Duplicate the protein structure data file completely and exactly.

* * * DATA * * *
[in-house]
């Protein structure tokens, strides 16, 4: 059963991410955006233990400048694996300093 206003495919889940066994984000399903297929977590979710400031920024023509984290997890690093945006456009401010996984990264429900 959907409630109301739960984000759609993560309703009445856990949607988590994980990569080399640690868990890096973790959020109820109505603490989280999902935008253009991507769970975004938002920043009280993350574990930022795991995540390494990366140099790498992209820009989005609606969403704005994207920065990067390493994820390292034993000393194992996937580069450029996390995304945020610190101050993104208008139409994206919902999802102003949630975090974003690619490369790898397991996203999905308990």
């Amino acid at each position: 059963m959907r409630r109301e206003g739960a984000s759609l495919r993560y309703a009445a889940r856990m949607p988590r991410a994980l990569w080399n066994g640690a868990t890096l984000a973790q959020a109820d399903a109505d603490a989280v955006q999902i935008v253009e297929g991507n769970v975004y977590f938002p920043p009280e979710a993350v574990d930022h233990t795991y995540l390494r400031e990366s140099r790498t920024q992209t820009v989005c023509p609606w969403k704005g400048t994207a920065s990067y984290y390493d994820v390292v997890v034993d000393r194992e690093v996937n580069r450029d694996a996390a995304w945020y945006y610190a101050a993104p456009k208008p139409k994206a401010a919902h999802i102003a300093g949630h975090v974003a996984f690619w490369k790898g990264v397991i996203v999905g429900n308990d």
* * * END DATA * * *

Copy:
[in-house]
């Protein structure tokens, strides 16, 4: 059963991410955006233990400048694996300093 206003495919889940066994984000399903297929977590979710400031920024023509984290997890690093945006456009401010996984990264429900 959907409630109301739960984000759609993560309703009445856990949607988590994980990569080399640690868990890096973790959020109820109505603490989280999902935008253009991507769970975004938002920043009280993350574990930022795991995540390494990366140099790498992209820009989005609606969403704005994207920065990067390493994820390292034993000393194992996937580069450029996390995304945020610190101050993104208008139409994206919902999802102003949630975090974003690619490369790898397991996203999905308990």
């Amino acid at each position: 059963m959907r409630r109301e206003g739960a984000s759609l495919r993560y309703a009445a889940r856990m949607p988590r991410a994980l990569w080399n066994g640690a868990t890096l984000a973790q959020a109820d399903a109505d603490a989280v955006q999902i935008v253009e297929g991507n769970v975004y977590f938002p920043p009280e979710a993350v574990d930022h233990t795991y995540l390494r400031e990366s140099r790498t920024q992209t820009v989005c023509p609606w969403k704005g400048t994207a920065s990067y984290y390493d994820v390292v997890v034993d000393r194992e690093v996937n580069r450029d694996a996390a995304w945020y945006y610190a101050a993104p456009k208008p139409k994206a401010a919902h999802i102003a300093g949630h975090v974003a996984f690619w490369k790898g990264v397991i996203v999905g429900n308990d």